Was it the weather forecast? Was it the thought of that steep climb out of Inglelton on Oddie’s Lane? Was the idea of a 60 miler round the back of Ingleborough too much? Whatever, only six of us set off from The Boot, winding our way up to Newlands Road to descend down Quernmore Road into Caton. We passed a continuous stream of cyclists going the other way on a sportive around the Trough but on we went through Brookhouse and Caton Green to minimise riding on the A683 and then off to Wray and Wennington. A turn up Spout Lane brought us round eventually into Raven’s Close Brow via some gentle hills. And then on to Dumb Tom’s Lane for a quiet descent into Ingleton.
As we drank teas and coffees and enjoyed Inglesport cakes, it became clear that only three of us were wanting to continue riding out and we re-checked the weather forecast. Heavy rain scheduled for 3 o’clock. So, we decided to miss out the Horton-in-Ribblesdale route that was planned and cut across directly to Clapham. The wind, which had been easterly and against us all the way to Ingleton, seemed to have veered round to the south to blow in our faces as we climbed up Clapham Old Road and with the wind, the clouds began to gather. There weren’t many cyclists on the ride to take photographs of but there were flowers (primroses, celandines and lots of daffodils) and there were enchanting lambs. We called in at the Reading Room café and made our apologies – it was too early for lunch and we wanted to get closer to Lancaster before the rain hit. Then we set off towards Clapham station with mist and poor visibility. But then we whizzed along Mewith Lane with the wind behind us, whistling up and down the switchback route with ease. At the junction with Thickrash Brow we watched some of the sportive riders zoom down the hill and Ken met some Luney vet riders.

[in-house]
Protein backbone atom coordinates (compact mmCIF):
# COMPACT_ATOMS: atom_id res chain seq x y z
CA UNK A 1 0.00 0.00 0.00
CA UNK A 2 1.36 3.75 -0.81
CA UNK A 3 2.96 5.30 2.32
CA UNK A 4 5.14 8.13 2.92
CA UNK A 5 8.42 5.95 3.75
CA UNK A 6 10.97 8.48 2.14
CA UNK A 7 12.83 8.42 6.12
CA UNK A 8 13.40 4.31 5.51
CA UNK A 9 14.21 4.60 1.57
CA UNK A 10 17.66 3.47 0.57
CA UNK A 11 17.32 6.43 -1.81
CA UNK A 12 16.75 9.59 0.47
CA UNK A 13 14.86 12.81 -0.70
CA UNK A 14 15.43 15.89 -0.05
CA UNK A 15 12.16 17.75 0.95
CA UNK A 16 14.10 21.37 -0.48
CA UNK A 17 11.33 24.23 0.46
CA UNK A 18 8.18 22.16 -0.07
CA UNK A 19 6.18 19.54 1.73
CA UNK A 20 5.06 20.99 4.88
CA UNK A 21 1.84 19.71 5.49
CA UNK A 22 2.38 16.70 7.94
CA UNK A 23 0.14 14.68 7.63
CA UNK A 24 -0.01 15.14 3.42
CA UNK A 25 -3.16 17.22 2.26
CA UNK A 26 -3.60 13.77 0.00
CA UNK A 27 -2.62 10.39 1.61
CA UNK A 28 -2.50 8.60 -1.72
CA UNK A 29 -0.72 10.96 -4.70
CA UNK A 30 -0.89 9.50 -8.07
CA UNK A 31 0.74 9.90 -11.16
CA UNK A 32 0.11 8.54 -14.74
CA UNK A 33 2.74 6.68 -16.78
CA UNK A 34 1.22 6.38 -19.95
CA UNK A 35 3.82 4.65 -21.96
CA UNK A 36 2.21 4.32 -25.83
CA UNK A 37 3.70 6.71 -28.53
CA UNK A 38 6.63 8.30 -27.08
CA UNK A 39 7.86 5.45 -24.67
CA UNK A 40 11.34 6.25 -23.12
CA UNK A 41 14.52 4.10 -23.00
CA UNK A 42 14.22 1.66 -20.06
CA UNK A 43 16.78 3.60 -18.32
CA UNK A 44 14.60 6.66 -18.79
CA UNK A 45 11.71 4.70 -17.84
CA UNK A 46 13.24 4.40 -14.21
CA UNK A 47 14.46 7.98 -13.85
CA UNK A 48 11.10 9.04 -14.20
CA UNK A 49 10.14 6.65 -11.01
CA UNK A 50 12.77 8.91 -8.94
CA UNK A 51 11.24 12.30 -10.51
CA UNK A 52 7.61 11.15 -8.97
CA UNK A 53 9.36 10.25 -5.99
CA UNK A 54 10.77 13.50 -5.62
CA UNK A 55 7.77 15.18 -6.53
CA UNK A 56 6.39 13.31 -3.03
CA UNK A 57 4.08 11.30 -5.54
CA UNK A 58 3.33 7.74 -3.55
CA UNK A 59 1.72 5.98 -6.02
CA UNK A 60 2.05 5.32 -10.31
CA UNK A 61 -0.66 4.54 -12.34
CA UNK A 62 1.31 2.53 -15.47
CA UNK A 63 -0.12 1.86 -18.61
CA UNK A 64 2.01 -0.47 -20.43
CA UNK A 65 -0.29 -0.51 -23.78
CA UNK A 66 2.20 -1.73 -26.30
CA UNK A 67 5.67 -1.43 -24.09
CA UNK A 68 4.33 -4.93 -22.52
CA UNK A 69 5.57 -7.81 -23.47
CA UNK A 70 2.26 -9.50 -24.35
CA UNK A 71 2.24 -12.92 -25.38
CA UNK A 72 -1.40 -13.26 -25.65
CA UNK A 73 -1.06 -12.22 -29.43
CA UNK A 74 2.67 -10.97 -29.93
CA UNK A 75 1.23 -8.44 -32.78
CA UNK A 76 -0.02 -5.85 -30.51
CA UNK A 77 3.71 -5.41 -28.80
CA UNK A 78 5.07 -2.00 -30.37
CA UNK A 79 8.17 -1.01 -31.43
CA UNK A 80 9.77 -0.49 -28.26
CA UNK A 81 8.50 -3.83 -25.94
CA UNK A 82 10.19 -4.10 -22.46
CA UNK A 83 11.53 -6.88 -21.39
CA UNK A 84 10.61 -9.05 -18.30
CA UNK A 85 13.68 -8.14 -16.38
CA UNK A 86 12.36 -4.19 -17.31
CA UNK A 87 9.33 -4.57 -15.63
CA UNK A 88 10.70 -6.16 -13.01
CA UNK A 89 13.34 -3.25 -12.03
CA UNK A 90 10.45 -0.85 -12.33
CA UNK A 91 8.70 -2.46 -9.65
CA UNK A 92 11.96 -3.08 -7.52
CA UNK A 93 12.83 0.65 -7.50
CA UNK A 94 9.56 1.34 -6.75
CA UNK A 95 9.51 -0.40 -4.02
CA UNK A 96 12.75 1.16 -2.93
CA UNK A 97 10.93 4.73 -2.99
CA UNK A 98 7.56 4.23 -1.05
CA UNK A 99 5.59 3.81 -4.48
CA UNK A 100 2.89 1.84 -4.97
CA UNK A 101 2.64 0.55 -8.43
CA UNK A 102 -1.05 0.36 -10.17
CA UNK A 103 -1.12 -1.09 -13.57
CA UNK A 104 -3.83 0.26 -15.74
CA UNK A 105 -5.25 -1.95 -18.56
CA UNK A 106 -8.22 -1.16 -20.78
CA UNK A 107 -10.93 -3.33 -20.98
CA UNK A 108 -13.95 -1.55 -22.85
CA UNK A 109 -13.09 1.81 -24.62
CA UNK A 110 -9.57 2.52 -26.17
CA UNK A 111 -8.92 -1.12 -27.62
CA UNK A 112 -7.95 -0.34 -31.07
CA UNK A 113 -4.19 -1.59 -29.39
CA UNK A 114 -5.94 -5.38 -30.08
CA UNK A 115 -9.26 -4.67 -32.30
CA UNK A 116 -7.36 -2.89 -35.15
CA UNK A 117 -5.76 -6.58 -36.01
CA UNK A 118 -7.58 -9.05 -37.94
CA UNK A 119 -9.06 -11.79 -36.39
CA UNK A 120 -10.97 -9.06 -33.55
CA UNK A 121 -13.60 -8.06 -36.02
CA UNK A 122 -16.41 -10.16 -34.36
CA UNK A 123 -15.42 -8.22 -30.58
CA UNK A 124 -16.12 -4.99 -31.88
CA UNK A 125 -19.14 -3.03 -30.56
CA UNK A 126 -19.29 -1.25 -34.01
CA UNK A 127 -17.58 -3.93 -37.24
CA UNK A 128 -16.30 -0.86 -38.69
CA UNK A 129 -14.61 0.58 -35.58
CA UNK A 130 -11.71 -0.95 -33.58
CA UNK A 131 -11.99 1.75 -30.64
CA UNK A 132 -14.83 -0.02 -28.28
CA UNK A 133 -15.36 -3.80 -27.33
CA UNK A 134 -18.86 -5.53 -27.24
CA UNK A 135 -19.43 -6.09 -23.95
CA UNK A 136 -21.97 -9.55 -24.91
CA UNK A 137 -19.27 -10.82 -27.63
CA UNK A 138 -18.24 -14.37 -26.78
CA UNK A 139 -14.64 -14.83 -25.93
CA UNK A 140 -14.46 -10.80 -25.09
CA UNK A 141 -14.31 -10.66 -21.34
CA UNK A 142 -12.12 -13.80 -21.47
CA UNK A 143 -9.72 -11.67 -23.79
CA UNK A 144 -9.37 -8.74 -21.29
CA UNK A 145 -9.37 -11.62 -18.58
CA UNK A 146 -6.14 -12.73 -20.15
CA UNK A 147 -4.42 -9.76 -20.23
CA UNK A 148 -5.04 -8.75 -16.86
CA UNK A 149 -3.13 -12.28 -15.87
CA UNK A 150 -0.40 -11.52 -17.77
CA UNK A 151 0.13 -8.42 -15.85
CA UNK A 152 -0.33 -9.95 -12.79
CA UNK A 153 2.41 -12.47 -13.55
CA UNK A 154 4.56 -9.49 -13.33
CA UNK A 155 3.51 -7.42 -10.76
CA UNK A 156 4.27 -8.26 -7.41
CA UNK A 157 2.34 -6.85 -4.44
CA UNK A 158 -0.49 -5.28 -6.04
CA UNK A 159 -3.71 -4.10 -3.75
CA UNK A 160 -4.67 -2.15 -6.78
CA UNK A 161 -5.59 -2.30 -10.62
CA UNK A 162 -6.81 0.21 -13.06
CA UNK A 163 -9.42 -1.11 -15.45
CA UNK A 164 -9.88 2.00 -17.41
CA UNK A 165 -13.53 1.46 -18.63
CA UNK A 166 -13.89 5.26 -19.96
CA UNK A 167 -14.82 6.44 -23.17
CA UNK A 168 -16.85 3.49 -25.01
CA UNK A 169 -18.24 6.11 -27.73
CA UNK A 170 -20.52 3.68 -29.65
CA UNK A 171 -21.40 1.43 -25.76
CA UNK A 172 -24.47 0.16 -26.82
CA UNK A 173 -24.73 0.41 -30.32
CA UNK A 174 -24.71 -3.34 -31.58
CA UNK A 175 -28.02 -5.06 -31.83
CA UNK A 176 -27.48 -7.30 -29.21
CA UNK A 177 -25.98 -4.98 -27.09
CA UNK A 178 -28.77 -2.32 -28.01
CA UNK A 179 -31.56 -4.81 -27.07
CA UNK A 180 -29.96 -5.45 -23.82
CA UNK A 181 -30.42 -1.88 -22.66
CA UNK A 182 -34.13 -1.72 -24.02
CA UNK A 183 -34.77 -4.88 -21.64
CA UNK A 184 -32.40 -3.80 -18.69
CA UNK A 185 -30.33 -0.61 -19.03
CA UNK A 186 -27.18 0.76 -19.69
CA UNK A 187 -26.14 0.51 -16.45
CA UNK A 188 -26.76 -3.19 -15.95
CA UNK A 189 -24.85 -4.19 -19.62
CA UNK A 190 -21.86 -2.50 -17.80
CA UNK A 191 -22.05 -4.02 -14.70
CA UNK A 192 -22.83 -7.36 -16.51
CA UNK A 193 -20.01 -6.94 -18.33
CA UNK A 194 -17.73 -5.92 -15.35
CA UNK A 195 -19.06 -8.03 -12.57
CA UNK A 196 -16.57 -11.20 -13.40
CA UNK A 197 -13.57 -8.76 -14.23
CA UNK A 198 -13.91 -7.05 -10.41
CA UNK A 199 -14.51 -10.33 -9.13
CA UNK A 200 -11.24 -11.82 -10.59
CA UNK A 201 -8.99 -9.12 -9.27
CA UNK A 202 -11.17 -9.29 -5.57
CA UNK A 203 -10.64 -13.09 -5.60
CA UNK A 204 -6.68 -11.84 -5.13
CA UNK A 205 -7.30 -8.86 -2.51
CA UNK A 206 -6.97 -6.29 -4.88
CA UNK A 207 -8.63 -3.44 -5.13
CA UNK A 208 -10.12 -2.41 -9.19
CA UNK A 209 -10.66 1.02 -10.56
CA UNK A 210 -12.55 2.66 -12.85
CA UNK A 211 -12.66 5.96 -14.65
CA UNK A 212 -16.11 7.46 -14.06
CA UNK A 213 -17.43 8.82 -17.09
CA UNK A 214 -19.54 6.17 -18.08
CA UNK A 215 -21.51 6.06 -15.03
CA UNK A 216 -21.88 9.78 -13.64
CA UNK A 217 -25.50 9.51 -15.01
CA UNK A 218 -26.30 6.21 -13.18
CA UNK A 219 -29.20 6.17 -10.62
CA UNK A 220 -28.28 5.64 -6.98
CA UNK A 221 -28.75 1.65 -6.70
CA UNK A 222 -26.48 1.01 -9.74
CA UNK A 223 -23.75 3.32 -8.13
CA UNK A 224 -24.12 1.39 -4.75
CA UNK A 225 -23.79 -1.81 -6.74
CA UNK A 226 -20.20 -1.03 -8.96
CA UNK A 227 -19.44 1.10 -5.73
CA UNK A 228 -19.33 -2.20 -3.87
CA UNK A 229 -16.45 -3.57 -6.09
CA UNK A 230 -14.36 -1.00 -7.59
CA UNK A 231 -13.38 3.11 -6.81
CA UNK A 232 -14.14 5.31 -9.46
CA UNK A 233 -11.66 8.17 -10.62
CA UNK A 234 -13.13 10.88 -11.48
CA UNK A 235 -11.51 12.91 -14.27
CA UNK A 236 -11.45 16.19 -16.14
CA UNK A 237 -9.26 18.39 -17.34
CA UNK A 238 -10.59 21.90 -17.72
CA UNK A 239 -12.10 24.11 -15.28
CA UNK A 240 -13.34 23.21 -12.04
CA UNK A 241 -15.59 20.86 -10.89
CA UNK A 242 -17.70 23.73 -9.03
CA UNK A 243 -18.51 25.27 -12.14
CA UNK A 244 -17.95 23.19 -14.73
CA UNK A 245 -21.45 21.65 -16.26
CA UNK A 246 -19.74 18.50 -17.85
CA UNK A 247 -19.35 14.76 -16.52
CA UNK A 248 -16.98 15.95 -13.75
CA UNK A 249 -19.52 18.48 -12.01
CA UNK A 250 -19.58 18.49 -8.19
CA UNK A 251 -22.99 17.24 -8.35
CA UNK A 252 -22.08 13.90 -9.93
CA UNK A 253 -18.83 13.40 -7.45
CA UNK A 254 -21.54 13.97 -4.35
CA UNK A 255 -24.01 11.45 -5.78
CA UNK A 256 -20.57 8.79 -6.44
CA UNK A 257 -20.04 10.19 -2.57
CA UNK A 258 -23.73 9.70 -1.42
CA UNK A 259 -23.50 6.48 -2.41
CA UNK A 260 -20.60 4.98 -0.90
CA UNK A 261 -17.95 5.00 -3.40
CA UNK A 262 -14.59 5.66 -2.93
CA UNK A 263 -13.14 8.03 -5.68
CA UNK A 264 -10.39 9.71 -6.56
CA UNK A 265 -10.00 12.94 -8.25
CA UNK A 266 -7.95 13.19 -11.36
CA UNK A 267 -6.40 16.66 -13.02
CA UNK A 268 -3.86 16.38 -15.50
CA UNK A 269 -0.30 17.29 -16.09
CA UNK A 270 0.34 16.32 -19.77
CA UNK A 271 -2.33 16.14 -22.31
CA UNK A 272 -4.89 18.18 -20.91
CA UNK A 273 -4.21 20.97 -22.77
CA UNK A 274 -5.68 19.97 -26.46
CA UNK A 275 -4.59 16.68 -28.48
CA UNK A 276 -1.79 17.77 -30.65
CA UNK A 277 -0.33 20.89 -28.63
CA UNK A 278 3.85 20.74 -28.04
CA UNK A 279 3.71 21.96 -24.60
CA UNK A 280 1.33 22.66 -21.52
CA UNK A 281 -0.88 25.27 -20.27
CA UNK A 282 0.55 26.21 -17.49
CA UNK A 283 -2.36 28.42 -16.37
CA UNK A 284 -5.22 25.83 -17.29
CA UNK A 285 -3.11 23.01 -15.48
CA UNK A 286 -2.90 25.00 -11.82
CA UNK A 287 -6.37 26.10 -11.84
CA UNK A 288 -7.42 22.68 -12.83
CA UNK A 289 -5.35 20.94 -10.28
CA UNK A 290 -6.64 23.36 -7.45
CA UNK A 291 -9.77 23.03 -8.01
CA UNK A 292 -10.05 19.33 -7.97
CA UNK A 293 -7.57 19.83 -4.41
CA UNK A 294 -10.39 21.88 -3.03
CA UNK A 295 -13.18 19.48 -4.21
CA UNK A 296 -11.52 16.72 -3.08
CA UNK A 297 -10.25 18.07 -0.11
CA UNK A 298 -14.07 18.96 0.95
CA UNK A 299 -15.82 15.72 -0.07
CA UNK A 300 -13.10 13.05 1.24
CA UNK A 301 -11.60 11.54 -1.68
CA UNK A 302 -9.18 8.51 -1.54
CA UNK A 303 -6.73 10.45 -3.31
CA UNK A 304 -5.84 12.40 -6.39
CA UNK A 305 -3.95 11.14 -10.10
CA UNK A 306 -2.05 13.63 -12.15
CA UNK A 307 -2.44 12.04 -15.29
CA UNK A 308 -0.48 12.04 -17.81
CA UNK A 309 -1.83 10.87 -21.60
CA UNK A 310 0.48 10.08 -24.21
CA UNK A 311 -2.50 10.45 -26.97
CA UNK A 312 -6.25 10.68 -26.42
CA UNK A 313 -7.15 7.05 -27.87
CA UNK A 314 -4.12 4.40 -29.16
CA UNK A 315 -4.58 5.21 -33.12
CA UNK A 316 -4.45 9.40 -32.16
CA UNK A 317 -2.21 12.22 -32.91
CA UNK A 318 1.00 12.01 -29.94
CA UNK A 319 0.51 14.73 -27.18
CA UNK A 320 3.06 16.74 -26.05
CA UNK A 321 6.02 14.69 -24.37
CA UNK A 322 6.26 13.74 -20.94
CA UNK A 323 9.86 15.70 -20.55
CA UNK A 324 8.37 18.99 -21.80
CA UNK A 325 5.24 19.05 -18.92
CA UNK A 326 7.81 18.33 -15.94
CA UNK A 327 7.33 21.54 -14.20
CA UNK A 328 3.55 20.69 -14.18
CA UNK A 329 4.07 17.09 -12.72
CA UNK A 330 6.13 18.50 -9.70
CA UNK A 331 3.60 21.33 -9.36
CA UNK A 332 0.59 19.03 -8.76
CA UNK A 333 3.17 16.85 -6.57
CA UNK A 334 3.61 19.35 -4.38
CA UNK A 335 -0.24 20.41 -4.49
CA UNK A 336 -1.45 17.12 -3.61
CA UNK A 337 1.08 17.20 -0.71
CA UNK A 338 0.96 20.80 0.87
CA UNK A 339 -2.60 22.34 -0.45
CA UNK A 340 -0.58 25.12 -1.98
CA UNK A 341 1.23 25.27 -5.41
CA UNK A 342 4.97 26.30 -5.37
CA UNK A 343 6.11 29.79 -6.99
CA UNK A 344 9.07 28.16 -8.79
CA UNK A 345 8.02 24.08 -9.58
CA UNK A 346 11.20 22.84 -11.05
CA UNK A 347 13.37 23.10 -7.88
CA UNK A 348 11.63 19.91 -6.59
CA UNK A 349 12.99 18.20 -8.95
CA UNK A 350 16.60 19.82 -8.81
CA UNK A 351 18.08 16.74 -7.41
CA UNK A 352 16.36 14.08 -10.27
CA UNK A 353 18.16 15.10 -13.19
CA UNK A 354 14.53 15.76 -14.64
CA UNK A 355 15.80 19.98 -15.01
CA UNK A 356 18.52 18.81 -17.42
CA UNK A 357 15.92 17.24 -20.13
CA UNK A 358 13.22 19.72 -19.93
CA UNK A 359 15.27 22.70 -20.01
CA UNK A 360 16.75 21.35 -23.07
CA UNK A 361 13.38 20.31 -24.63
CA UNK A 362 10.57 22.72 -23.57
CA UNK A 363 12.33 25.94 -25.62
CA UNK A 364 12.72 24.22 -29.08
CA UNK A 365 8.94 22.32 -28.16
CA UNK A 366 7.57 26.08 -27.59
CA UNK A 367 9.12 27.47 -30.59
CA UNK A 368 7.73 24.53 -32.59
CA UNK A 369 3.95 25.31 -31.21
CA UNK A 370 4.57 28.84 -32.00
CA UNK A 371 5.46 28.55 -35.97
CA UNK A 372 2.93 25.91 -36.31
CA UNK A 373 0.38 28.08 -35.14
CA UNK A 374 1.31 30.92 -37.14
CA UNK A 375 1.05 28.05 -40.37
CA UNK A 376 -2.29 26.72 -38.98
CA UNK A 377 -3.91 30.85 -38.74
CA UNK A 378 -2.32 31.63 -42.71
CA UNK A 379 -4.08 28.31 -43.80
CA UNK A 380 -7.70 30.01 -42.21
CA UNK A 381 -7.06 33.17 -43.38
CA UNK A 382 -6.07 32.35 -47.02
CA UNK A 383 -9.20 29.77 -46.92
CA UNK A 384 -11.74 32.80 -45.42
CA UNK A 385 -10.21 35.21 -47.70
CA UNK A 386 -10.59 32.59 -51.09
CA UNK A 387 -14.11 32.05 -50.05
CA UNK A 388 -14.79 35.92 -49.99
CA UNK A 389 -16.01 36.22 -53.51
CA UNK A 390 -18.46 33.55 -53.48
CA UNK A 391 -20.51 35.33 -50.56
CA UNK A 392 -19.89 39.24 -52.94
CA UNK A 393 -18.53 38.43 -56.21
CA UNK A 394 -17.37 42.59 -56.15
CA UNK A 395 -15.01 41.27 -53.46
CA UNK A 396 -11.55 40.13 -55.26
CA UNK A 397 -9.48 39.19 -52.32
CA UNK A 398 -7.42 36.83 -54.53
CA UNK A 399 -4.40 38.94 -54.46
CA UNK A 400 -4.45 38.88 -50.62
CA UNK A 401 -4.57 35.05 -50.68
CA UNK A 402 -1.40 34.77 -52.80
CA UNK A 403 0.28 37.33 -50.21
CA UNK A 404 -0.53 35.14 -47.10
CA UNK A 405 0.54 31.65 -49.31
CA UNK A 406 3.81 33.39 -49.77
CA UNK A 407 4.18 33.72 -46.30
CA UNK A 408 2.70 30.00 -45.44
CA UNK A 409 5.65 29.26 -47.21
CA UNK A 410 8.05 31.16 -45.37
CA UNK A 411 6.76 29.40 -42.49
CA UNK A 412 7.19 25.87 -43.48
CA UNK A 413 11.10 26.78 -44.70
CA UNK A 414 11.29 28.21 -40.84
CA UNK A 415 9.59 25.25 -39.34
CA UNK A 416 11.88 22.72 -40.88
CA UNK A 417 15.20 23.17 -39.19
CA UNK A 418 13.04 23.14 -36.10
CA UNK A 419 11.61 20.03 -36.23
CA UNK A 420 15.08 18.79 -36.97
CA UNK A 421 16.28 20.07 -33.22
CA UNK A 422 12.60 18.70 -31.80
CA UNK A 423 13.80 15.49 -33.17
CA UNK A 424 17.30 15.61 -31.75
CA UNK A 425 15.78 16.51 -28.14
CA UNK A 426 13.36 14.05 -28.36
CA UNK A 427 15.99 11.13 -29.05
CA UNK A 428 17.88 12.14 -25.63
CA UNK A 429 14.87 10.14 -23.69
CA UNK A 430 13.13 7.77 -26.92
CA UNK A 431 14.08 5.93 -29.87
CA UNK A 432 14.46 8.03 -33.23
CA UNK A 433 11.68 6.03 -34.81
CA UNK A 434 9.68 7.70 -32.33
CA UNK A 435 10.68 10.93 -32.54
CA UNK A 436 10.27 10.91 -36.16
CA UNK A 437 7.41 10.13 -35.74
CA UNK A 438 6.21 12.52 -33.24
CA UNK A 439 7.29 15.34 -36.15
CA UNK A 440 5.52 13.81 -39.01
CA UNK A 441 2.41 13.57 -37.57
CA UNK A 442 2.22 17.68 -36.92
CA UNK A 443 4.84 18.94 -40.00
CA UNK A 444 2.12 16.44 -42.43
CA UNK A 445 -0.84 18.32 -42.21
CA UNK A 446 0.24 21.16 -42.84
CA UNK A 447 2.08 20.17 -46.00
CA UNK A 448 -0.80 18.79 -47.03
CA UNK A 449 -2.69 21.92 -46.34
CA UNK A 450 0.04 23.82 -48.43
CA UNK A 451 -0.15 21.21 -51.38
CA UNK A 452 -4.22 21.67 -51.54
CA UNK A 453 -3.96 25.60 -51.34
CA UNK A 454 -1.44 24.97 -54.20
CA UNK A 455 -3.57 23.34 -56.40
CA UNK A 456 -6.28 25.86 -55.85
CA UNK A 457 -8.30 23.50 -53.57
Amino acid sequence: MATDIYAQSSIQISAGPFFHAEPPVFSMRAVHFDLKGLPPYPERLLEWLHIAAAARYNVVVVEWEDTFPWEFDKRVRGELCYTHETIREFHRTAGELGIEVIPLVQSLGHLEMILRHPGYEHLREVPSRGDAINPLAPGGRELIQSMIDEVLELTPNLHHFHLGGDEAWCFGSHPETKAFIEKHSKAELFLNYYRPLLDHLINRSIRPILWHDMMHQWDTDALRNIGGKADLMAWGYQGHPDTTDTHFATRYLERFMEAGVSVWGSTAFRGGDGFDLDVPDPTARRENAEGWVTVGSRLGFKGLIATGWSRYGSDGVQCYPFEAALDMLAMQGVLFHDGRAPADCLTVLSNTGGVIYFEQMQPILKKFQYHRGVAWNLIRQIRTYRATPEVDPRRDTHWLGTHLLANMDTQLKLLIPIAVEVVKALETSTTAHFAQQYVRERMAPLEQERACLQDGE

We all got to Wray without a drop of rain falling on us but Ken and Neil were nearly wiped out by a honking van that insisted on overtaking them as they turned off for the Bridge Café. As we ate soup and drank tea the rain poured down – we dallied and wondered how long it would take to eat our way through the dessert menu… People came in dripping; other riders braved the wet, pulling up zips and hunching against the rain. Eventually, we felt we should join them and Ken put on all the waterproof clothing he didn’t have on already. Which is what saved us; although the bikes were wet, the rain was lessening, and by the time we had ridden through Claughton, it had stopped. The ride was shorter than planned but we’d ducked the drenching that was forecast.